6 years ago
October 19, 2015
The Wall Street Journal on How Etsy Tackles Machine Translation’s “Eternal Problem”
As the language services market enjoys ongoing growth, its various niches are also seeing a lot of progress. In fact, separate research reports indicate that machine translation (MT), will continue to grow at a compound annual growth rate of 23.53% through to 2019, and that by 2022 it will have carved out a nearly $1 billion niche within the language industry.
With a market of this size, MT has again captured the attention of mainstream media. The Wall Street Journal published an article on MT used by ecommerce companies like buy-and-sell portal Etsy: Businesses Try to Fix Machine Translation. As made apparent by the title, WSJ’s coverage focused on rules-based and statistical MT solutions used to localize ecommerce platforms by automatically translating their content into different languages, and, of course, how they cause a few problems. The article mentions mild problems with translation, such as when Etsy’s MT solution translates “clutch bags” into automotive parts, and also highlights more severe ones, such as misunderstandings that required the company to intervene and even refund purchases.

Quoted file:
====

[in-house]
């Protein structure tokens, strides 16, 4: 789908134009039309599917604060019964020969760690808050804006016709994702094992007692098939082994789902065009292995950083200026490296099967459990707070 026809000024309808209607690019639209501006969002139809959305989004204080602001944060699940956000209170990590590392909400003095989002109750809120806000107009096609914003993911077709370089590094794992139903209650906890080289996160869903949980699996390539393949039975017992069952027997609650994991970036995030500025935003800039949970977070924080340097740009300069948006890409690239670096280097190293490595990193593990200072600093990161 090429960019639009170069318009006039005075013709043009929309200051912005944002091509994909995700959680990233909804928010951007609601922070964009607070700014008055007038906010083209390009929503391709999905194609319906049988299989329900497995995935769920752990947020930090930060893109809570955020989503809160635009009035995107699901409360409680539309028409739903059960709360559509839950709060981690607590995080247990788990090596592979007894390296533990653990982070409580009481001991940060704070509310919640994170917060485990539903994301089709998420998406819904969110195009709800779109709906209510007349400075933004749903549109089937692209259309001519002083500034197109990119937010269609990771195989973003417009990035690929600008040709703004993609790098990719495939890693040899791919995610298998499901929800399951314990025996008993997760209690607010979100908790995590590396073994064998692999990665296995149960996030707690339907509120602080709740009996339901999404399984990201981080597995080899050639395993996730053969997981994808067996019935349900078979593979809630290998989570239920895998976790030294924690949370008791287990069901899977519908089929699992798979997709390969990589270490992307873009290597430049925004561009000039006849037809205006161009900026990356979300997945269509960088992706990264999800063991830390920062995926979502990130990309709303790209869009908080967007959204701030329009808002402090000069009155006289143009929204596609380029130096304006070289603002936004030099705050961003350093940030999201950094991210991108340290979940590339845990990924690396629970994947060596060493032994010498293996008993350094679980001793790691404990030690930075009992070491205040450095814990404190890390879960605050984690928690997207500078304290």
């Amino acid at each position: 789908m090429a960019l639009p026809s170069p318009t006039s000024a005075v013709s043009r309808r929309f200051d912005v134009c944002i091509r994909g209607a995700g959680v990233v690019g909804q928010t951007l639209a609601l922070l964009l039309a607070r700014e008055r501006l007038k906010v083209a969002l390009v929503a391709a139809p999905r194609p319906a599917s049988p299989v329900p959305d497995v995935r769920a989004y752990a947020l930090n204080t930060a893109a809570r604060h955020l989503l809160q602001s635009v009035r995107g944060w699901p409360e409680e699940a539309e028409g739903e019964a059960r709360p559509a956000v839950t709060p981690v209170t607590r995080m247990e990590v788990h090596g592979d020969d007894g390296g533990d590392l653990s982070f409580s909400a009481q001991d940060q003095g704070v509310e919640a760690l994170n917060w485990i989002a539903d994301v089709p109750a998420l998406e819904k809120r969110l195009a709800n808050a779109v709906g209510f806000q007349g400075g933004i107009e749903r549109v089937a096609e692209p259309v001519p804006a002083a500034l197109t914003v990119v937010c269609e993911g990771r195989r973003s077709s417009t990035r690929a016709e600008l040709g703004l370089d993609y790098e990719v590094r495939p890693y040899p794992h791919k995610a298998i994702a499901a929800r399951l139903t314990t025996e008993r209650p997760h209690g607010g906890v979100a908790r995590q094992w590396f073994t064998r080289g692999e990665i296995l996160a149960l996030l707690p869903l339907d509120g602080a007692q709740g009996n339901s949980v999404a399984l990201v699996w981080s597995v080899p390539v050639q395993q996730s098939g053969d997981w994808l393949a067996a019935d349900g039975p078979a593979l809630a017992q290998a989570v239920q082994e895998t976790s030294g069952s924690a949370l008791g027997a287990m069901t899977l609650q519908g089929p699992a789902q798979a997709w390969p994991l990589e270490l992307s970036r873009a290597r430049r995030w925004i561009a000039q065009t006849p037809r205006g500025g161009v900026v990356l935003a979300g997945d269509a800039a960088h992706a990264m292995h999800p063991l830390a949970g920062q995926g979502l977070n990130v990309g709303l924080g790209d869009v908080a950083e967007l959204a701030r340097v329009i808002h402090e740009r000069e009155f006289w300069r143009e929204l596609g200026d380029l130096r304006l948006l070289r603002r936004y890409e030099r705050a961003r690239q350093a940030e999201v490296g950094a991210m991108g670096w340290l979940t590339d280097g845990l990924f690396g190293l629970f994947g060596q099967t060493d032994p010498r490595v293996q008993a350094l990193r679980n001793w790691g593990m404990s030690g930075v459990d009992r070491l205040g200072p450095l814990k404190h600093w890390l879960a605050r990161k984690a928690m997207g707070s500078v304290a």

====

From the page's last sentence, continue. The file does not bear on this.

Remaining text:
The rise of ecommerce does indeed drive more demand for translation and localization, and as more ecommerce sites use MT to reach global audiences, it naturally follows that they would want to improve its accuracy and efficiency. What the WSJ article touched upon were typical stumbling blocks that have always held MT back from being fully reliable sans human post-editing. There are, however, related but independent fields that can help bolster MT; fields such as natural language processing (NLP). Already widely used (and growing) in sectors like life sciences and healthcare, NLP is making strides towards better ways to process natural language for machines to understand.
Yet MT, like the larger language services market it belongs to, is still extremely fragmented with various development efforts that do not necessarily intersect. Commercial enterprises have their own MT solutions constantly under development: Alphabet Inc. has Google Translate and IBM has IBM Watson. Even the EU is trying its hand, with the giant Horizon 2020 Research initiative funding development of MT solutions. The EU Patent Office, in fact, is so confident that MT will reach an acceptably high level of accuracy for their needs that it will completely take over patent translations by 2028. And then there are established commercial players like Systran and start-ups like KantanMT that are gaining ground.
Indeed, transcreation is where MT falls short. Too bad, considering some highly profitable and cutting-edge spaces that translation and localization plays a part in like mobile apps and games need a lot of transcreation.
Evidently, even if Etsy hones its MT to the point that it no longer translates “cross-body bags” into something morbidly different in another language, it seems MT will still have a ways to go.